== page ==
Editor's Review: Air-hose multitap
review date: January 19, 2012
It’s common to find homemade air-hose splitters on job sites, usually a brick of brass fittings cobbled together on a Monday morning so that the last guy to show up has a place to plug in his nailer. So my first impression of the DeWalt D55040 Quadraport was that I already have one of these. “Made it myself, in fact,” I thought proudly. If my homemade version is the bride of Frankenstein, though, then the DeWalt version is more like Megan Fox.
The 3⁄8-in. inlet on this splitter allows you to run a 1⁄2-in.-dia. air hose from your compressor to the splitter. This means less restriction of airflow and less chance of a drop in pressure between the compressor and your nailers. Fed from the inlet hose are four 1⁄4-in. quick-connect couplers. The first two feed the lines to your nailers at whatever pressure you have dialed in at the compressor. The second two are controlled by the splitter’s onboard regulator, which is observed via a high-quality liquid-filled gauge.
What makes this rig better than a homemade version? For one thing, the fittings, the regulator, and the gauge are protected by a tough plastic cage. That means there’s less chance that you’ll be replacing fittings every time someone stomps on the box or sets the leg of a stepladder on top of it. The splitter even includes mounting holes so that it can be screwed to a wall that’s out of harm’s way but still close to the action. The quick-connect fittings supplied with the unit are also of high quality, and I never noticed any air leakage, even with hoses hanging off the splitter and being pulled at awkward angles. Last, the ability to run lines at different pressures means that a single compressor can feed 120-psi air to the framers on the second floor while also stepping down the pressure for the trim carpenters on the first floor.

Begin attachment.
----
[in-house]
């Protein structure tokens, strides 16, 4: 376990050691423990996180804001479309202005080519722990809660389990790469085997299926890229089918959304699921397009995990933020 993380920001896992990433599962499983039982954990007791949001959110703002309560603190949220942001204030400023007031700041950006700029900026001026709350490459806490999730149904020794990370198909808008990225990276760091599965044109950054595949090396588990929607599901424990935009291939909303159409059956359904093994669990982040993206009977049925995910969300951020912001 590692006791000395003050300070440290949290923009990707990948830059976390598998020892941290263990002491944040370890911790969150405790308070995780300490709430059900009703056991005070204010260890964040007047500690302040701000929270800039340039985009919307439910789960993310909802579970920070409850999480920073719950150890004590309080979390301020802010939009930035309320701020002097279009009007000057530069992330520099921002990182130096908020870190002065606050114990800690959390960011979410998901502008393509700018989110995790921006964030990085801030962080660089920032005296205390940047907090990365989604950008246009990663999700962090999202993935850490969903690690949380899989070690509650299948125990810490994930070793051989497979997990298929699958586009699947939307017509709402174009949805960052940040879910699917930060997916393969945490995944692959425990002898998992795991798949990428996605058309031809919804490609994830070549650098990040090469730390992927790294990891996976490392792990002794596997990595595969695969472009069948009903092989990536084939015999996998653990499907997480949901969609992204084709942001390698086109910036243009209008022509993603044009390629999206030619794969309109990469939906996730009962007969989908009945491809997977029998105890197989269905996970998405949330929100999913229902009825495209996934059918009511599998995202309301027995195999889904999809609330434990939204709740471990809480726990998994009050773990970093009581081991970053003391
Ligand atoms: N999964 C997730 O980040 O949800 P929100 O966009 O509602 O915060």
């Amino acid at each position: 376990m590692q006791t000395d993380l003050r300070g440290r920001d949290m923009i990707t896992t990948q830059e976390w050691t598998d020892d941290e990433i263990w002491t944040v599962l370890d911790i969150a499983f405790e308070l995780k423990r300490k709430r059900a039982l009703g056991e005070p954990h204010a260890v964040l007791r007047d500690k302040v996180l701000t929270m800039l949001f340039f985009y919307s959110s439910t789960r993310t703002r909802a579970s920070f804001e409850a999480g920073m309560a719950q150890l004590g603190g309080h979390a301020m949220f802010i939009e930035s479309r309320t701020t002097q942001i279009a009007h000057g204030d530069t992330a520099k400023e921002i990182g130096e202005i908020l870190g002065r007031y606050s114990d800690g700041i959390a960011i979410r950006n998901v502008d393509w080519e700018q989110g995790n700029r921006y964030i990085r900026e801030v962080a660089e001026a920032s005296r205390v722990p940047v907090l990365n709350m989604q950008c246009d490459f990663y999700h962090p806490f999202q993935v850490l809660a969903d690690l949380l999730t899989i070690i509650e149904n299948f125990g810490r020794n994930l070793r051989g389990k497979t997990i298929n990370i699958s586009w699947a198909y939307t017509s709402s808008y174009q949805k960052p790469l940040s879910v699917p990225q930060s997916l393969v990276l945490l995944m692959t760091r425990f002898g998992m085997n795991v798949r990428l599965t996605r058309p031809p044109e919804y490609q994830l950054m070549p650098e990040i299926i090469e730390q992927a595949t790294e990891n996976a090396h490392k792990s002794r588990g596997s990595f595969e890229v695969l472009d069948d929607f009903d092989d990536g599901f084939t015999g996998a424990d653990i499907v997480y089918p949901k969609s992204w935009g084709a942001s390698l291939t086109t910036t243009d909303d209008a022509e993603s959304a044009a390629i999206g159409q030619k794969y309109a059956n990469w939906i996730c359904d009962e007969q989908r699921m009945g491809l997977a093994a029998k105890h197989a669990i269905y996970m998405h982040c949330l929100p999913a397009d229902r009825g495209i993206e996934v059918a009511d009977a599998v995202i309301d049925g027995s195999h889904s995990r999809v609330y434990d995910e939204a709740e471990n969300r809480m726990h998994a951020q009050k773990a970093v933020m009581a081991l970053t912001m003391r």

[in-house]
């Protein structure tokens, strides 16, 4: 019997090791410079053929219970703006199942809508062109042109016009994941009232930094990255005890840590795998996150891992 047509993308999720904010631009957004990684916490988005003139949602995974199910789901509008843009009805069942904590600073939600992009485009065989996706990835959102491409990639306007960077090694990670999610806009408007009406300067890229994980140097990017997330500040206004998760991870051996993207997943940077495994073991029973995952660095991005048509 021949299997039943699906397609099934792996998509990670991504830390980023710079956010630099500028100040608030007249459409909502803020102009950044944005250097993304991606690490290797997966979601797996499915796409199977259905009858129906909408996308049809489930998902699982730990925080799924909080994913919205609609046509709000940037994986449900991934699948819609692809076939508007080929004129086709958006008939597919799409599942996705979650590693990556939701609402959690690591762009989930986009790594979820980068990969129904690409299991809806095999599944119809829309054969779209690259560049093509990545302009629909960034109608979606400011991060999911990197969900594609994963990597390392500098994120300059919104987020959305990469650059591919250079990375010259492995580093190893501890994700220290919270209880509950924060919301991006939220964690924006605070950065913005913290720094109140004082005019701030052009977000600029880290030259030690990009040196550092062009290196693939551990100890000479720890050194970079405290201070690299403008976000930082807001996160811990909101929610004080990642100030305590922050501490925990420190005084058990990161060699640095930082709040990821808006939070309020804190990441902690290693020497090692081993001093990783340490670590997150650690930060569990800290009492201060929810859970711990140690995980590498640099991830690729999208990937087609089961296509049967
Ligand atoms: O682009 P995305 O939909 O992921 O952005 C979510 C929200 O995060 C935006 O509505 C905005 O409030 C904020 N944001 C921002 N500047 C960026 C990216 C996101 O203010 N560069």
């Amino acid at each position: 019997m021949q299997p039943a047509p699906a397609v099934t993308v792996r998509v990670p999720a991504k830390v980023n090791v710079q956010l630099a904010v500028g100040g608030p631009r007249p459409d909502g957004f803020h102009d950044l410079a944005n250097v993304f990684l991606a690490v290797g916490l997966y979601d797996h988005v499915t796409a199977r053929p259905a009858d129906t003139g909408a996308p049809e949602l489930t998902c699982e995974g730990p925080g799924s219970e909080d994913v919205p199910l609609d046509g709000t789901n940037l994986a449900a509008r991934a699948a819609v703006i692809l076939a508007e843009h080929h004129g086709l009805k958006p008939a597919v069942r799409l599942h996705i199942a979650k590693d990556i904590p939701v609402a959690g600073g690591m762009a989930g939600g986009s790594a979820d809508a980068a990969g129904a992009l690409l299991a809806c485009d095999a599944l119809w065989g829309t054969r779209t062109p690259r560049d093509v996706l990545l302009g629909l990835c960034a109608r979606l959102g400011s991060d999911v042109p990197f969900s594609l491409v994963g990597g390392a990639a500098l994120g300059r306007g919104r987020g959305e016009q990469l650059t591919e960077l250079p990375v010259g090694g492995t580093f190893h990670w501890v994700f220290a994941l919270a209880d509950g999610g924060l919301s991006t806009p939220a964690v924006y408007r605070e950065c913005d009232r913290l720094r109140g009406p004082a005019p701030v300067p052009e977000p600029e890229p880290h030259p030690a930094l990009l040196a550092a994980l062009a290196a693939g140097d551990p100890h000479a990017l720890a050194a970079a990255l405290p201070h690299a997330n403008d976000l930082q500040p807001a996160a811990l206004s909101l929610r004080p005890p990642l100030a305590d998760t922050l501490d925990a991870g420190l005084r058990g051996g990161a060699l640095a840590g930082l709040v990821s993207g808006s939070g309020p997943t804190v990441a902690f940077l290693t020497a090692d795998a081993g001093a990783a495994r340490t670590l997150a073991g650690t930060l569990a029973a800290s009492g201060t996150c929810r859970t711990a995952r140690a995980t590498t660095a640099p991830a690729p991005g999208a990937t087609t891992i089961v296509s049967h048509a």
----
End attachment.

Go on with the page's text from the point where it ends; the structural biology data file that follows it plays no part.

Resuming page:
Editor Test Results:
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||12.5-in. x 7-in. x 4-in.